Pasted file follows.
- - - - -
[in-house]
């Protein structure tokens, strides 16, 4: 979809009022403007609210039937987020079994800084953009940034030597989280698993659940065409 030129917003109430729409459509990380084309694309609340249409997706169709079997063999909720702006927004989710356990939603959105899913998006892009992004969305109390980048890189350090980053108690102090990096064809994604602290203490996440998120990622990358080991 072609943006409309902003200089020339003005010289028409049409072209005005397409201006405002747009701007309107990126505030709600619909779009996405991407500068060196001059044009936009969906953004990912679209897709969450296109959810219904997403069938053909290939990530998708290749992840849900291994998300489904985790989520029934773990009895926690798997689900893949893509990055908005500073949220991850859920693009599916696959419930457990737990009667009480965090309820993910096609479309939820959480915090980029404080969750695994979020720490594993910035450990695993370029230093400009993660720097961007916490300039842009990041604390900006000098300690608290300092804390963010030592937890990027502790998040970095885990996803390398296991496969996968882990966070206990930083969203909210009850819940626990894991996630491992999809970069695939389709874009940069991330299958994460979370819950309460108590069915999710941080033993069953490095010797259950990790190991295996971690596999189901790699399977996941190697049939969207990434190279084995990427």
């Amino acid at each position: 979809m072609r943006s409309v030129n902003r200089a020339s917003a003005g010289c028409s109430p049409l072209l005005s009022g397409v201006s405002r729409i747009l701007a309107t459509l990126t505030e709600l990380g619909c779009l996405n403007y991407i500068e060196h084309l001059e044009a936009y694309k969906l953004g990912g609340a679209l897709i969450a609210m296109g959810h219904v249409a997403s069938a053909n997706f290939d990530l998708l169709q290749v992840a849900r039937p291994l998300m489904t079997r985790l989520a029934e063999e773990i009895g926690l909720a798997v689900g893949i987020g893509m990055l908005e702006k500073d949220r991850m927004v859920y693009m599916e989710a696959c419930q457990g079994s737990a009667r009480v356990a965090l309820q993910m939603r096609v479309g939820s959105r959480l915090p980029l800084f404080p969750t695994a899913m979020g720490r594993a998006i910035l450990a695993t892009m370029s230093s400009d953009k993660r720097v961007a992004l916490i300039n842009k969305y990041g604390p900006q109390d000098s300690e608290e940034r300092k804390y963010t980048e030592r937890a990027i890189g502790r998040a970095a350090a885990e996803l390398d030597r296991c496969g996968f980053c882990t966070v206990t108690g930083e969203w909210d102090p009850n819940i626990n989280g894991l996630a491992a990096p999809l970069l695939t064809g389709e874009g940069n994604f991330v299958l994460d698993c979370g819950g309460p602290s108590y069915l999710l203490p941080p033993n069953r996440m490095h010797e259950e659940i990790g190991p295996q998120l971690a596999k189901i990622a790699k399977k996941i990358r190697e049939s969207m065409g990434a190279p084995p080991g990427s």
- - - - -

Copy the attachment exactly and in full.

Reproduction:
[in-house]
């Protein structure tokens, strides 16, 4: 979809009022403007609210039937987020079994800084953009940034030597989280698993659940065409 030129917003109430729409459509990380084309694309609340249409997706169709079997063999909720702006927004989710356990939603959105899913998006892009992004969305109390980048890189350090980053108690102090990096064809994604602290203490996440998120990622990358080991 072609943006409309902003200089020339003005010289028409049409072209005005397409201006405002747009701007309107990126505030709600619909779009996405991407500068060196001059044009936009969906953004990912679209897709969450296109959810219904997403069938053909290939990530998708290749992840849900291994998300489904985790989520029934773990009895926690798997689900893949893509990055908005500073949220991850859920693009599916696959419930457990737990009667009480965090309820993910096609479309939820959480915090980029404080969750695994979020720490594993910035450990695993370029230093400009993660720097961007916490300039842009990041604390900006000098300690608290300092804390963010030592937890990027502790998040970095885990996803390398296991496969996968882990966070206990930083969203909210009850819940626990894991996630491992999809970069695939389709874009940069991330299958994460979370819950309460108590069915999710941080033993069953490095010797259950990790190991295996971690596999189901790699399977996941190697049939969207990434190279084995990427």
């Amino acid at each position: 979809m072609r943006s409309v030129n902003r200089a020339s917003a003005g010289c028409s109430p049409l072209l005005s009022g397409v201006s405002r729409i747009l701007a309107t459509l990126t505030e709600l990380g619909c779009l996405n403007y991407i500068e060196h084309l001059e044009a936009y694309k969906l953004g990912g609340a679209l897709i969450a609210m296109g959810h219904v249409a997403s069938a053909n997706f290939d990530l998708l169709q290749v992840a849900r039937p291994l998300m489904t079997r985790l989520a029934e063999e773990i009895g926690l909720a798997v689900g893949i987020g893509m990055l908005e702006k500073d949220r991850m927004v859920y693009m599916e989710a696959c419930q457990g079994s737990a009667r009480v356990a965090l309820q993910m939603r096609v479309g939820s959105r959480l915090p980029l800084f404080p969750t695994a899913m979020g720490r594993a998006i910035l450990a695993t892009m370029s230093s400009d953009k993660r720097v961007a992004l916490i300039n842009k969305y990041g604390p900006q109390d000098s300690e608290e940034r300092k804390y963010t980048e030592r937890a990027i890189g502790r998040a970095a350090a885990e996803l390398d030597r296991c496969g996968f980053c882990t966070v206990t108690g930083e969203w909210d102090p009850n819940i626990n989280g894991l996630a491992a990096p999809l970069l695939t064809g389709e874009g940069n994604f991330v299958l994460d698993c979370g819950g309460p602290s108590y069915l999710l203490p941080p033993n069953r996440m490095h010797e259950e659940i990790g190991p295996q998120l971690a596999k189901i990622a790699k399977k996941i990358r190697e049939s969207m065409g990434a190279p084995p080991g990427s």